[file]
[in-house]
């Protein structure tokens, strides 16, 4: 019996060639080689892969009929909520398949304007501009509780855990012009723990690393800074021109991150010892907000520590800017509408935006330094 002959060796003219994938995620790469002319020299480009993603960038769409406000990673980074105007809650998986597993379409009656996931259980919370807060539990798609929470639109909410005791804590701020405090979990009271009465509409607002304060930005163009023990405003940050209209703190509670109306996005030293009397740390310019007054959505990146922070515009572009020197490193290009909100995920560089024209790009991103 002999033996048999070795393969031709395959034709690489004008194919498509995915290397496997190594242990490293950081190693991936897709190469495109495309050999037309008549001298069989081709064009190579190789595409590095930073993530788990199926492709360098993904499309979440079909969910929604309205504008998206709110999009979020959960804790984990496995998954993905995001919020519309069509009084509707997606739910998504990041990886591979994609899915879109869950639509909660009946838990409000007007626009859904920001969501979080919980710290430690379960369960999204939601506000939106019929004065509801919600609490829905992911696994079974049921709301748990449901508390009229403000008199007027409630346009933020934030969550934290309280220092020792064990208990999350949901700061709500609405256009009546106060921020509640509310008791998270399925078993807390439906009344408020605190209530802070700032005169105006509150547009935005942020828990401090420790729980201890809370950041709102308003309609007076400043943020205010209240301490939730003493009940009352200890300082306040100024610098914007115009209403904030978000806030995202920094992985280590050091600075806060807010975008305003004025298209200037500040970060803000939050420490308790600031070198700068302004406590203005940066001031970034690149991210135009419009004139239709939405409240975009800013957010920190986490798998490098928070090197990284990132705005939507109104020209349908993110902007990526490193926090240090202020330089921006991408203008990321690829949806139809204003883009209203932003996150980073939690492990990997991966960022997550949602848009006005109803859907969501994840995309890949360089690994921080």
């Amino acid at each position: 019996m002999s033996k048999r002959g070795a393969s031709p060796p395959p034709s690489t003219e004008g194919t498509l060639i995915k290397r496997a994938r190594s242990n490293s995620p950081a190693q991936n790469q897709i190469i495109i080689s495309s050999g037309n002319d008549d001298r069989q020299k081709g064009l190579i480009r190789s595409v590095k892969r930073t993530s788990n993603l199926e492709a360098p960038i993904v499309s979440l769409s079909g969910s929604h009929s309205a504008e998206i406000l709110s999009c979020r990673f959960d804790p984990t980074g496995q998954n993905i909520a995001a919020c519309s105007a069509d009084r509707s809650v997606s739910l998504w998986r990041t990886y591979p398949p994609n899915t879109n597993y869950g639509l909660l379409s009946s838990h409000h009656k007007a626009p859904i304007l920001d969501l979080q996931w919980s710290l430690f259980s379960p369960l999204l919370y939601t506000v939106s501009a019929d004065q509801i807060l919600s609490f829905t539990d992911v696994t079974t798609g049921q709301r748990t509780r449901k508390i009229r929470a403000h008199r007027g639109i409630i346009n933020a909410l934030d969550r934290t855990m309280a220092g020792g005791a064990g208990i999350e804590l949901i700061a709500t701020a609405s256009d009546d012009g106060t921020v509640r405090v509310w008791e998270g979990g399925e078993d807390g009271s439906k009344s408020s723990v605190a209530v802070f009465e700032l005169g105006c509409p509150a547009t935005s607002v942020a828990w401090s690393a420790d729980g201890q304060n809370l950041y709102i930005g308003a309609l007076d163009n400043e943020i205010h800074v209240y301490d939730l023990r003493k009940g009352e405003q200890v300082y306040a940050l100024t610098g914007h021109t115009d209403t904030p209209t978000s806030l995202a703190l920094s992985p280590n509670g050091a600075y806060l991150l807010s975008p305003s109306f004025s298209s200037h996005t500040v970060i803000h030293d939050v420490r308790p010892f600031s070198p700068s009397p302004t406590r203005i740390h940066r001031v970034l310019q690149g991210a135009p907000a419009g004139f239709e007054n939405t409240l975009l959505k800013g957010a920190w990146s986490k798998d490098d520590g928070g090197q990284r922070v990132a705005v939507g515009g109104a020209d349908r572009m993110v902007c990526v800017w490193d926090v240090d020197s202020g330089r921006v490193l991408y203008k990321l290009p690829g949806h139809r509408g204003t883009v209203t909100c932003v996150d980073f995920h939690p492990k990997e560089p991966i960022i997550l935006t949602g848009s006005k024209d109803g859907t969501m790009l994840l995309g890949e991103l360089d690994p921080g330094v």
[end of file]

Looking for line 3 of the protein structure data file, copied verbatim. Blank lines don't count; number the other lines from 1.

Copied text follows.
């Amino acid at each position: 019996m002999s033996k048999r002959g070795a393969s031709p060796p395959p034709s690489t003219e004008g194919t498509l060639i995915k290397r496997a994938r190594s242990n490293s995620p950081a190693q991936n790469q897709i190469i495109i080689s495309s050999g037309n002319d008549d001298r069989q020299k081709g064009l190579i480009r190789s595409v590095k892969r930073t993530s788990n993603l199926e492709a360098p960038i993904v499309s979440l769409s079909g969910s929604h009929s309205a504008e998206i406000l709110s999009c979020r990673f959960d804790p984990t980074g496995q998954n993905i909520a995001a919020c519309s105007a069509d009084r509707s809650v997606s739910l998504w998986r990041t990886y591979p398949p994609n899915t879109n597993y869950g639509l909660l379409s009946s838990h409000h009656k007007a626009p859904i304007l920001d969501l979080q996931w919980s710290l430690f259980s379960p369960l999204l919370y939601t506000v939106s501009a019929d004065q509801i807060l919600s609490f829905t539990d992911v696994t079974t798609g049921q709301r748990t509780r449901k508390i009229r929470a403000h008199r007027g639109i409630i346009n933020a909410l934030d969550r934290t855990m309280a220092g020792g005791a064990g208990i999350e804590l949901i700061a709500t701020a609405s256009d009546d012009g106060t921020v509640r405090v509310w008791e998270g979990g399925e078993d807390g009271s439906k009344s408020s723990v605190a209530v802070f009465e700032l005169g105006c509409p509150a547009t935005s607002v942020a828990w401090s690393a420790d729980g201890q304060n809370l950041y709102i930005g308003a309609l007076d163009n400043e943020i205010h800074v209240y301490d939730l023990r003493k009940g009352e405003q200890v300082y306040a940050l100024t610098g914007h021109t115009d209403t904030p209209t978000s806030l995202a703190l920094s992985p280590n509670g050091a600075y806060l991150l807010s975008p305003s109306f004025s298209s200037h996005t500040v970060i803000h030293d939050v420490r308790p010892f600031s070198p700068s009397p302004t406590r203005i740390h940066r001031v970034l310019q690149g991210a135009p907000a419009g004139f239709e007054n939405t409240l975009l959505k800013g957010a920190w990146s986490k798998d490098d520590g928070g090197q990284r922070v990132a705005v939507g515009g109104a020209d349908r572009m993110v902007c990526v800017w490193d926090v240090d020197s202020g330089r921006v490193l991408y203008k990321l290009p690829g949806h139809r509408g204003t883009v209203t909100c932003v996150d980073f995920h939690p492990k990997e560089p991966i960022i997550l935006t949602g848009s006005k024209d109803g859907t969501m790009l994840l995309g890949e991103l360089d690994p921080g330094v």